Dish of the Week: Whoopie Pie

From classic comfort foods to regional standouts and desserts, we'll be sharing a new recipe with you each week. Find other dishes of the week here.

This week, we’re sweetening things up with Whoopie Pie.

Despite what it sounds like, whoopie pie is not a pie at all. Instead, the dessert – also known by monikers like “black moon,” “gob” or “bob” – is a cookie-cake hybrid made with two mounds of chocolate cake (similar to devil's food cake) that sandwich a sweet, creamy filling (often made with marshmallows). Common variations include gingerbread, pumpkin and red velvet cake, with fillings ranging from peanut butter-chocolate to lemon-raspberry.

It's largely associated with New England and the Pennsylvanian Amish, with Maine, Massachusetts, New Hampshire and Pennsylvania all claiming birth rights. Maine has even named the dessert its official state treat. The exact origins are still debated (did German immigrants bring it to Pennsylvania, or was it invented in Massachusetts before spreading north and south?), but we do know one thing for sure: Whoopie pie, which was born sometime in the 1920s, is still fantastic to this day.

This recipe, from Maine's Moody's Diner as seen on Food Network, uses a mix of marshmallow topping, shortening, butter, milk and powdered sugar to make an incredibly fluffy, sweet and creamy filling.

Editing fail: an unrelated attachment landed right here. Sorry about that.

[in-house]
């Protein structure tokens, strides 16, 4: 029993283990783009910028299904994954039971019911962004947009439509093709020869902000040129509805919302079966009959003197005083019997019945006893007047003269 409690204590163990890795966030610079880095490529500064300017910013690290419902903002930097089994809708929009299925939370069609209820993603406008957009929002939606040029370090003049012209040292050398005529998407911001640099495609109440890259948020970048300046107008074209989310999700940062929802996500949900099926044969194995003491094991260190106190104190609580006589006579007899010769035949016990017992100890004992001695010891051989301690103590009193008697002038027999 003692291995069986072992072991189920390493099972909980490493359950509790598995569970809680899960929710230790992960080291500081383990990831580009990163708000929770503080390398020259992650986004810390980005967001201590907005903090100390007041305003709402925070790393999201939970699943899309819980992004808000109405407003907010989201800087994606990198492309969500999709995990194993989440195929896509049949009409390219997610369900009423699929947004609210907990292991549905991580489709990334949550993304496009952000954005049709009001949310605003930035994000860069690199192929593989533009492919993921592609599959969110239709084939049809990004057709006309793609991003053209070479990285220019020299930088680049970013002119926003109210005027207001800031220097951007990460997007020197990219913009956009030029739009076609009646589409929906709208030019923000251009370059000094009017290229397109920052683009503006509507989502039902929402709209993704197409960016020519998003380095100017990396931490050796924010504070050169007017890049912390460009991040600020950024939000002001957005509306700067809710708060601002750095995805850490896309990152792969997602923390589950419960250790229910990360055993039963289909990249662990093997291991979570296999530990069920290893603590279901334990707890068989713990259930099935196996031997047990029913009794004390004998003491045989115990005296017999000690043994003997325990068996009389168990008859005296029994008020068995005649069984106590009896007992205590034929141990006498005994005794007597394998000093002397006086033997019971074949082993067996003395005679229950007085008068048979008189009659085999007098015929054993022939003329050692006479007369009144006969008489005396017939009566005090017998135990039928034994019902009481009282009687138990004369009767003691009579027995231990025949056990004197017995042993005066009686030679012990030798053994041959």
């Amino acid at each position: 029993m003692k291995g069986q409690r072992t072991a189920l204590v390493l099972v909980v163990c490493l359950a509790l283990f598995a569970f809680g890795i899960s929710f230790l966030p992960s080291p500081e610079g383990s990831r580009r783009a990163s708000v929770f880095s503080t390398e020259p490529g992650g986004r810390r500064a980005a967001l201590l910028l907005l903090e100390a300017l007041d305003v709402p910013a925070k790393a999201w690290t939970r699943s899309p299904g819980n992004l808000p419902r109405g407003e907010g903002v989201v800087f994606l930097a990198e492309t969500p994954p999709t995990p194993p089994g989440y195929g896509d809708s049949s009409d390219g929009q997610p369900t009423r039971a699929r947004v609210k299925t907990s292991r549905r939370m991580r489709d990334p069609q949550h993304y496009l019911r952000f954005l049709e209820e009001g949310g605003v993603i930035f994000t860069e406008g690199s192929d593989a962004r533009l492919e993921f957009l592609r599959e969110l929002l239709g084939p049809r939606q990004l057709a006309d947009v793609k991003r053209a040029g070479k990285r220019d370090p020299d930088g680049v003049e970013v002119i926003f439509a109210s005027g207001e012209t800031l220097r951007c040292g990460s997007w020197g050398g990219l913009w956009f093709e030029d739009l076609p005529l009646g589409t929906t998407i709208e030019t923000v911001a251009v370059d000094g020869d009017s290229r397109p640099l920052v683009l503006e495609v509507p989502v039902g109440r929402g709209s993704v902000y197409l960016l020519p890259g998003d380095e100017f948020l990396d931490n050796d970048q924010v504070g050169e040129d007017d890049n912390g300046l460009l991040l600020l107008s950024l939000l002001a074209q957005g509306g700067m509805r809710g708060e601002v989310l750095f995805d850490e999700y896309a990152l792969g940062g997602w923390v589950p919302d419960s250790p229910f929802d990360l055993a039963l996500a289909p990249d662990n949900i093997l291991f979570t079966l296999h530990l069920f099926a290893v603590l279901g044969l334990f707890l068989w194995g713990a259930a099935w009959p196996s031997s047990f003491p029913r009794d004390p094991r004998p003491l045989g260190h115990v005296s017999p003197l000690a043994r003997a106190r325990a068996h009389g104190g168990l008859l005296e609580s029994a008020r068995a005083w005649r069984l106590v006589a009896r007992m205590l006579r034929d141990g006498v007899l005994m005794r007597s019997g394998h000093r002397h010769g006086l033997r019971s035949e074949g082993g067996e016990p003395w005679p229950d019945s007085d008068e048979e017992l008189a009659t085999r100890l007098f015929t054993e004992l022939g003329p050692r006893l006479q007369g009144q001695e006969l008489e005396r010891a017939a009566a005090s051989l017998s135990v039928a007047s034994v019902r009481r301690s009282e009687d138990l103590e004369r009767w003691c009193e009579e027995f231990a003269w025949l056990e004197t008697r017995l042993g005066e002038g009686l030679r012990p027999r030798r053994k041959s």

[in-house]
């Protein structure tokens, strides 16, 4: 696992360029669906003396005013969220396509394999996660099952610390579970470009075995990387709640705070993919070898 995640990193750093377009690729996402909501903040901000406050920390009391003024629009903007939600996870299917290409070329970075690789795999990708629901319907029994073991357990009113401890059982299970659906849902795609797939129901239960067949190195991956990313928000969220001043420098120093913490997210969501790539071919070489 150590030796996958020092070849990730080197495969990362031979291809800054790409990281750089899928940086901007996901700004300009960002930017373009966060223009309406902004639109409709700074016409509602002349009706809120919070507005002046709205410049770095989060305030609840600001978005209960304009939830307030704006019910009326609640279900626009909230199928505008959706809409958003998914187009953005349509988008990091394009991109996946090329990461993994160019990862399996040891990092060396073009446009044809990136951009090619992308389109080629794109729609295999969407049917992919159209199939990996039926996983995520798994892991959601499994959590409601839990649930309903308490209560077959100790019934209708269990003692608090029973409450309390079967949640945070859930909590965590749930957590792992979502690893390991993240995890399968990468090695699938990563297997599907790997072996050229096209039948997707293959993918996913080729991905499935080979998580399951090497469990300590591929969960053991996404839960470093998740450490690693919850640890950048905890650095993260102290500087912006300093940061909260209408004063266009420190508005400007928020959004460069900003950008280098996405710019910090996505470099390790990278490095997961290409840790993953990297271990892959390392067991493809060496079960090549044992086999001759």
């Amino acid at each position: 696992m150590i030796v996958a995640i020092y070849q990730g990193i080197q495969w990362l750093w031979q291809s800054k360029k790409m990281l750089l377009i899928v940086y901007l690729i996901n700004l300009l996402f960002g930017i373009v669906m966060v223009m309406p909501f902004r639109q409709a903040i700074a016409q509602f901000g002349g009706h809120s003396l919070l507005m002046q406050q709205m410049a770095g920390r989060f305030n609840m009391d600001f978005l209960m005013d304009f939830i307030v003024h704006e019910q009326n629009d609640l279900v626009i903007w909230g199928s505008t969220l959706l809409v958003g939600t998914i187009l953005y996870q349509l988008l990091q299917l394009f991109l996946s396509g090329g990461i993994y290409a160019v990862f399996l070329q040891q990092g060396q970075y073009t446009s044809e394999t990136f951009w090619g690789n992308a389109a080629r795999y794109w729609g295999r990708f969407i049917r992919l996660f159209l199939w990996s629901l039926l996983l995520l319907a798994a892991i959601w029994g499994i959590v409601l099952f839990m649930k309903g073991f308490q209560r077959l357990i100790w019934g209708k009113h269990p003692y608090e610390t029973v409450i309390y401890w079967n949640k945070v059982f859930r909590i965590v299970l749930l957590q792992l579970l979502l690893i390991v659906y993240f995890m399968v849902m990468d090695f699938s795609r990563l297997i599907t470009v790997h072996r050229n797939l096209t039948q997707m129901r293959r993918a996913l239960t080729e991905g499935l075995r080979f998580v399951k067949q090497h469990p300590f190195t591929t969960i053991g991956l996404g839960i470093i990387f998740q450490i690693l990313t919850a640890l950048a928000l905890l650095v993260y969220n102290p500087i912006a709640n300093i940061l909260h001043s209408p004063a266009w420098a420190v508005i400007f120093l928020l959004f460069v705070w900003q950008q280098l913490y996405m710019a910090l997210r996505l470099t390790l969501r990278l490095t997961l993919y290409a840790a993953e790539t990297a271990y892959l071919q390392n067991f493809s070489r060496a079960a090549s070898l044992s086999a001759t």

Whoopie Pies

makes 16
3 cups sugar
1 cup butter
4 eggs
1/2 cup vegetable oil
1 tablespoon vanilla extract
6 cups all-purpose flour
2 cups unsweetened cocoa powder
1 teaspoon baking powder
1 1/2 tablespoons baking soda
1 teaspoon salt
3 cups milk

For the filling:
1 1/2 cups shortening
3 cups confectioners' sugar
1 1/3 cups marshmallow topping
Dash salt
1 teaspoon vanilla extract
1/3 to 1/2 cup milk

Preheat oven to 350 degrees F, or preheat a convection oven to 315 degrees F.

In the large bowl of an electric mixer, beat the sugar, butter and eggs together until well combined. Add the oil and vanilla and beat again.

In a separate bowl, combine all of the dry ingredients. Add half the dry mixture to the egg mixture and beat or stir to blend. Add 1 1/2 cups milk and beat again. Add the remaining dry mixture and beat until incorporated. Add the remaining 1 1/2 cups milk and beat until blended.

With a large spoon, scoop out 32 circles of batter onto a baking sheet. Bake for 10 to 12 minutes. 

Meanwhile, make the filling: In the bowl of an electric mixer, combine all ingredients except the milk and beat well. Add just enough milk to achieve a creamy consistency. 

Allow the cakes to cool. Spread filling onto 16 circles and place remaining circles on top, to make 16 whoopie pies.
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Brooke Viggiano is a contributing writer who is always looking to share Houston's coolest and tastiest happenings with the Houston Press readers.
Contact: Brooke Viggiano